BRADENTON, Fl. – A year ago on Saturday, the Pirates acquired Steven Brault as the player to be named later in the Travis Snider trade. He was seen as the smaller part of the deal, and there weren’t many expectations for his upside. In fact, when the deal was just about to be completed, there was a brief rumor that Brault was the guy coming over, and that led to the following reaction from me:
“Brault wasn’t in Baseball America’s top ten, and ranked as the 16th best prospect in John Sickel’s rankings. He received a C+ rating, borderline C, and was described as a potential back-end starter. He had good numbers in A-ball last year, and should make the jump to Double-A this year.
That, alone, doesn’t seem like it’s worth dealing Snider. The second player would have to be good to make such a deal worthwhile. And it appears that the Orioles are trying to get this done without giving up two players.”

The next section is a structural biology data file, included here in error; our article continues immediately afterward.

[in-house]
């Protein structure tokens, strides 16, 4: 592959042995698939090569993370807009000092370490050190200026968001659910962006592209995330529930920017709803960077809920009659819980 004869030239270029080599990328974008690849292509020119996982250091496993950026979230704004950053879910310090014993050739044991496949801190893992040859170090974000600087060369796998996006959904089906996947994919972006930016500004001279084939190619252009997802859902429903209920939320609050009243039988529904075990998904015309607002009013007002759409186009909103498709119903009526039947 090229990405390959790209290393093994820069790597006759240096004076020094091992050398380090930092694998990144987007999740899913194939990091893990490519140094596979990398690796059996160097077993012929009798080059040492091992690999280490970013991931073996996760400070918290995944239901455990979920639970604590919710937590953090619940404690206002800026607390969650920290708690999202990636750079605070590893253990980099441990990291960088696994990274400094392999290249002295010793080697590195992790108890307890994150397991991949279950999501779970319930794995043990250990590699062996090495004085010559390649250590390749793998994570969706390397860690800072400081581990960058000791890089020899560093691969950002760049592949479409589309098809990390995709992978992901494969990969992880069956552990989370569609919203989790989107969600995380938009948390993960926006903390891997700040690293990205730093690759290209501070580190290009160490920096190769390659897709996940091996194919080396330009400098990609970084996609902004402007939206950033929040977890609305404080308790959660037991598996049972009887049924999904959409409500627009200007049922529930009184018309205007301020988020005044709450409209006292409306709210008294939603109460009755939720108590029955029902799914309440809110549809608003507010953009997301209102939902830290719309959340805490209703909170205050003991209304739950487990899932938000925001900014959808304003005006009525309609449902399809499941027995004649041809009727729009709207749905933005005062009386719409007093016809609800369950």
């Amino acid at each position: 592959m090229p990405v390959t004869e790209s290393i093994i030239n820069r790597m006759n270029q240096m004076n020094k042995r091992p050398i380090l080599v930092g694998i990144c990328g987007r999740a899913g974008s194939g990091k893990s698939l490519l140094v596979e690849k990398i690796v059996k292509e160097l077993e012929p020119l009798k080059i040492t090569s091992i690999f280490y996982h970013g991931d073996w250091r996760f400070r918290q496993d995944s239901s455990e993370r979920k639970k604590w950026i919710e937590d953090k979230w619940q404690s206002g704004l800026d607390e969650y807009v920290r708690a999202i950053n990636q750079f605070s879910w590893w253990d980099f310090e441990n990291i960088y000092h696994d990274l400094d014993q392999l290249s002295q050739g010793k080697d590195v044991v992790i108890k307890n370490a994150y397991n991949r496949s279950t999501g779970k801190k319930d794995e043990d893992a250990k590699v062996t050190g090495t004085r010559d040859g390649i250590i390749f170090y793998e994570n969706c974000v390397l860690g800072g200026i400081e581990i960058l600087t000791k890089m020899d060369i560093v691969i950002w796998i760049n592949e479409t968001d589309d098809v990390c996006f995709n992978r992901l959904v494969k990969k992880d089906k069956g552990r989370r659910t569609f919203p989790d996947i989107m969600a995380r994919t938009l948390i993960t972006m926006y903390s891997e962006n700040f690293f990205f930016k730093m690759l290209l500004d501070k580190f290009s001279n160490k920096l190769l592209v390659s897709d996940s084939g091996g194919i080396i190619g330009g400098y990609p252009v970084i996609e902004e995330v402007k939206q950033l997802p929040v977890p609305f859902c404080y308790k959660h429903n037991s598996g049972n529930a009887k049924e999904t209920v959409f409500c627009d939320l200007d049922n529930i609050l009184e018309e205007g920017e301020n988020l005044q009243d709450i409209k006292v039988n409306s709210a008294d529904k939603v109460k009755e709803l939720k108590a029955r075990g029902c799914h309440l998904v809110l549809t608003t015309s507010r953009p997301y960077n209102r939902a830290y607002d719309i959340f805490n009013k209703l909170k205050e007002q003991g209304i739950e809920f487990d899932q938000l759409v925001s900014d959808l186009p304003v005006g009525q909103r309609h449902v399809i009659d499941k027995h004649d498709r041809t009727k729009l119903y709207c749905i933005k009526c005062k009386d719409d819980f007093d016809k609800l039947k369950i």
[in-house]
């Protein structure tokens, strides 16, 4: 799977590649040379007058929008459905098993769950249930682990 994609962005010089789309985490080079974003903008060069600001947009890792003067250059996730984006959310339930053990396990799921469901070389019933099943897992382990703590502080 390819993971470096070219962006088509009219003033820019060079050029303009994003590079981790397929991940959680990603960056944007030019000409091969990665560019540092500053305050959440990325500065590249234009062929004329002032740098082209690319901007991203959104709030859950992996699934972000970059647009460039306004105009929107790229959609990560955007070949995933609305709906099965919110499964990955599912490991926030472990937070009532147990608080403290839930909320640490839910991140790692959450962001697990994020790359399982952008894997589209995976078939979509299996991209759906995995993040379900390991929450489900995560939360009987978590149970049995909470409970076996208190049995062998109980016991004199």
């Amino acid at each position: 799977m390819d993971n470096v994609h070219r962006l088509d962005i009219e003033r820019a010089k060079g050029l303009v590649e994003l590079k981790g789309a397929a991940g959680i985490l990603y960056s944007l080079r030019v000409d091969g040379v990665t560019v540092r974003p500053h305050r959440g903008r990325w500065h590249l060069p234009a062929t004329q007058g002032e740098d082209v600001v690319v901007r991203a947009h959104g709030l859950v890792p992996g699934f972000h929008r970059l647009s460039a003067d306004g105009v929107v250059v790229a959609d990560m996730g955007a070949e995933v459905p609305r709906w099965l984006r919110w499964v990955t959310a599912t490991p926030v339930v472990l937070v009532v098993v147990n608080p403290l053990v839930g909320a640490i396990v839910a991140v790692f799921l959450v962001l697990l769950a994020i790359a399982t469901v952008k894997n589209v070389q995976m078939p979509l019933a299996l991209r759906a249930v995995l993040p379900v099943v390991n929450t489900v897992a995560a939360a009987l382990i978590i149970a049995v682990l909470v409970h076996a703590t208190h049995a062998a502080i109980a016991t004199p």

One year later, I’m sure the Orioles would balk at trading Brault alone for Snider, and that’s not even considering the hindsight of how Snider worked out for them. Brault’s value has gone way up from where he was last year, after a big season split between Bradenton and Altoona. He posted a 3.02 ERA in 65.2 innings in Bradenton, with a 6.2 K/9 and a 2.9 BB/9. He went up to Altoona and actually improved his numbers, with a 2.00 ERA in 90 innings, along with an 8.0 K/9 and a 1.9 BB/9.
We wrote several articles last year about what led to Brault’s success. I followed that up by catching up to him in the Arizona Fall League, where he said he was moving beyond just relying on control and deception, and was looking to use his four seam fastball a bit more in the future, which was touching 93 MPH in the AFL.